Cationic polypeptides are required for anti-HIV-1 activity of human vaginal fluid.

Department of Molecular Biology and Microbiology, Biomolecular Science Center, University of Central Florida, Orlando, FL 32816-2364, USA.
The Journal of Immunology (Impact Factor: 5.36). 01/2006; 175(11):7560-7. DOI: 10.4049/jimmunol.175.11.7560
Source: PubMed

ABSTRACT Mucosal surfaces of the vagina are the portals for heterosexual transmission of HIV-1 and therefore play a fundamental role in the pathogenesis of primary infection. In the search for direct biological evidence for the role of human vaginal fluid in innate host defense, we characterized the anti-HIV-1 function of cationic polypeptides within minimally manipulated vaginal fluid. In the current study we revealed that vaginal fluid confers intrinsic anti-HIV-1 properties against both X4 and R5 strains of HIV-1 and could protect against HIV-1 infection and reduce proviral genome integration in organotypic cultures of human cervicovaginal tissue. The majority of this activity was contained in the cationic polypeptide fraction, and the depletion of cationic polypeptides using a selective cation exchange resin ablated most of the intrinsic activity against HIV-1. By adding the cationic polypeptide fraction to depleted vaginal fluid, we were able to restore activity against HIV-1. Using a proteomic approach, we identified 18 cationic polypeptides within vaginal fluid, nearly all of which are either known antimicrobials or have other purported roles in host defense. Interestingly, physiologic concentrations of 13 of the cationic polypeptides were not active alone against HIV-1, yet in concert they partially restored the anti-HIV-1 activity of cation-depleted vaginal fluid. These results suggest that synergism between cationic polypeptides is complex, and full anti-HIV-1 activity probably involves the aggregate of the cationic peptides and proteins in vaginal fluid.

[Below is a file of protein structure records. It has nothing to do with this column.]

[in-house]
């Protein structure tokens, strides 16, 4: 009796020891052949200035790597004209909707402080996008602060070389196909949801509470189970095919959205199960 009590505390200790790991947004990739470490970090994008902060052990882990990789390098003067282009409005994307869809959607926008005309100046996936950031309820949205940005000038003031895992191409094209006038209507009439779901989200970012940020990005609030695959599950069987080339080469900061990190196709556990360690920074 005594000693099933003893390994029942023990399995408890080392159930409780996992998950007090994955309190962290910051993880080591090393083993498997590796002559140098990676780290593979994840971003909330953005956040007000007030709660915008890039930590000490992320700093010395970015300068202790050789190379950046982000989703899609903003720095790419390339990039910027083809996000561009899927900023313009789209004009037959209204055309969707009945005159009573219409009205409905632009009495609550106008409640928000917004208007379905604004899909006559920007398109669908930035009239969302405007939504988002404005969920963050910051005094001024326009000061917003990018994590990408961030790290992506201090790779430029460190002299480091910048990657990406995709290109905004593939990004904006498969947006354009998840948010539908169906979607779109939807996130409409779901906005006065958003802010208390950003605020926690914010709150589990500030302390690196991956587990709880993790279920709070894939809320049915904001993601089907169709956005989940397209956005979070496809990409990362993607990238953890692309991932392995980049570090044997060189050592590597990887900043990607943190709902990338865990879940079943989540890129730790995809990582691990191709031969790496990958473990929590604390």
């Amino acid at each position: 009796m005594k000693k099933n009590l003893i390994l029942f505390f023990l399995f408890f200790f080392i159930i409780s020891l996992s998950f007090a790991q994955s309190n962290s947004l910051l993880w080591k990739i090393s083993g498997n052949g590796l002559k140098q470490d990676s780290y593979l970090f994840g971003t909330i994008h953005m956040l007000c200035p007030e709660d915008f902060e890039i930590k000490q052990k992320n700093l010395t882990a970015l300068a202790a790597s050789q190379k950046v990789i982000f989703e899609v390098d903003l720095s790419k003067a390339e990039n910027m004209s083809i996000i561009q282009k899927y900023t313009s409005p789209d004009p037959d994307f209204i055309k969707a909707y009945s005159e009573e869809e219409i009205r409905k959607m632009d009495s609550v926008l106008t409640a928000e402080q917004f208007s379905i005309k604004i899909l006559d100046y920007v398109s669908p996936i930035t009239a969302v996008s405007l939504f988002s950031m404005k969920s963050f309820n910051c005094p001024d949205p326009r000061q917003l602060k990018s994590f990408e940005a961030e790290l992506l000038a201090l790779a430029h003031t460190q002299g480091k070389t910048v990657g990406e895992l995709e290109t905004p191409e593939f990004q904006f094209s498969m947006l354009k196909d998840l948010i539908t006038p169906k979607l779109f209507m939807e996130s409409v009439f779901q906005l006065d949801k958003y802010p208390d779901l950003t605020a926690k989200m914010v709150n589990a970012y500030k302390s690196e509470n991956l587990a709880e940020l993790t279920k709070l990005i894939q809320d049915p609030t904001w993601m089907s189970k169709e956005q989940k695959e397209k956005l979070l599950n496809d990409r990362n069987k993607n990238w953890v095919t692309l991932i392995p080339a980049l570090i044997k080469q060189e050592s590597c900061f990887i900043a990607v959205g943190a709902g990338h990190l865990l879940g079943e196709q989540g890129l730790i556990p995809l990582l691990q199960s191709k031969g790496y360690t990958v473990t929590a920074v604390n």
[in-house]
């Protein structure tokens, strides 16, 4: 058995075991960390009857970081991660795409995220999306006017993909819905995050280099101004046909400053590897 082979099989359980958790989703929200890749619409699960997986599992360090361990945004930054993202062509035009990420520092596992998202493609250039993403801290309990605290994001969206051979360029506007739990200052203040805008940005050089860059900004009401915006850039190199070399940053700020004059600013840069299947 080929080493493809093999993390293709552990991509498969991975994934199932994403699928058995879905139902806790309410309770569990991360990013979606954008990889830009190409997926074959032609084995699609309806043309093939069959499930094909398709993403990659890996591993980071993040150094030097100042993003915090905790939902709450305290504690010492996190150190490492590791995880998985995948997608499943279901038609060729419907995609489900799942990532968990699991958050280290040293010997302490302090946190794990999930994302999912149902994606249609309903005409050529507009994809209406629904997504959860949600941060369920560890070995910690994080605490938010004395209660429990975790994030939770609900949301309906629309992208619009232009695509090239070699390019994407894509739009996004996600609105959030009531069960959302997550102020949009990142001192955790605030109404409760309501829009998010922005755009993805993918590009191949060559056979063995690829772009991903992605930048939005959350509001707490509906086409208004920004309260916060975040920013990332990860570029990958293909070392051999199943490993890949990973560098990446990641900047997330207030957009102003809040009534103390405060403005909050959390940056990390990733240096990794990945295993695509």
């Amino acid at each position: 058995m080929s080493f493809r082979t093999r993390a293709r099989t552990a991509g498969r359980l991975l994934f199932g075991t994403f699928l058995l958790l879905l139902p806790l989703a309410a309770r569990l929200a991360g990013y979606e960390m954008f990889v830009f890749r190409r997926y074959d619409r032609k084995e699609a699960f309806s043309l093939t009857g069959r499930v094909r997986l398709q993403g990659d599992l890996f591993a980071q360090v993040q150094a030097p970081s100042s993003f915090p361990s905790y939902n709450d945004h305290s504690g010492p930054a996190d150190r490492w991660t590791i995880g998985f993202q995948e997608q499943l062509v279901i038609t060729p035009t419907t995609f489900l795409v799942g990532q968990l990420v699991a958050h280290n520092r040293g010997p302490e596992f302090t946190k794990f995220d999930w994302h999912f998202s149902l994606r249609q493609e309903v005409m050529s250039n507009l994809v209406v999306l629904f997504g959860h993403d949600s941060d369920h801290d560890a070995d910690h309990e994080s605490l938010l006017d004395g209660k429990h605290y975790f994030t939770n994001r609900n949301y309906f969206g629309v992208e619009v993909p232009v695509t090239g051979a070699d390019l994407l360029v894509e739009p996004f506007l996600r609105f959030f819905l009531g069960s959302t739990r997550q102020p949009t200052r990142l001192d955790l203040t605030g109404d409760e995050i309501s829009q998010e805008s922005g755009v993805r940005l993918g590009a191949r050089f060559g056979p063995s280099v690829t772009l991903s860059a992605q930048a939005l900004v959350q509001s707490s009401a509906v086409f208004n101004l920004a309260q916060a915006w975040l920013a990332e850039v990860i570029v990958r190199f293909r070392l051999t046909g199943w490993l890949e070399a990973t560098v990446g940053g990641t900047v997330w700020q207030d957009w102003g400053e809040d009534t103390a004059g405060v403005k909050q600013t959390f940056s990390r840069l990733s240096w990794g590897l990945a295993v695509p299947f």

Available from: Jan Pohl, Jun 15, 2015
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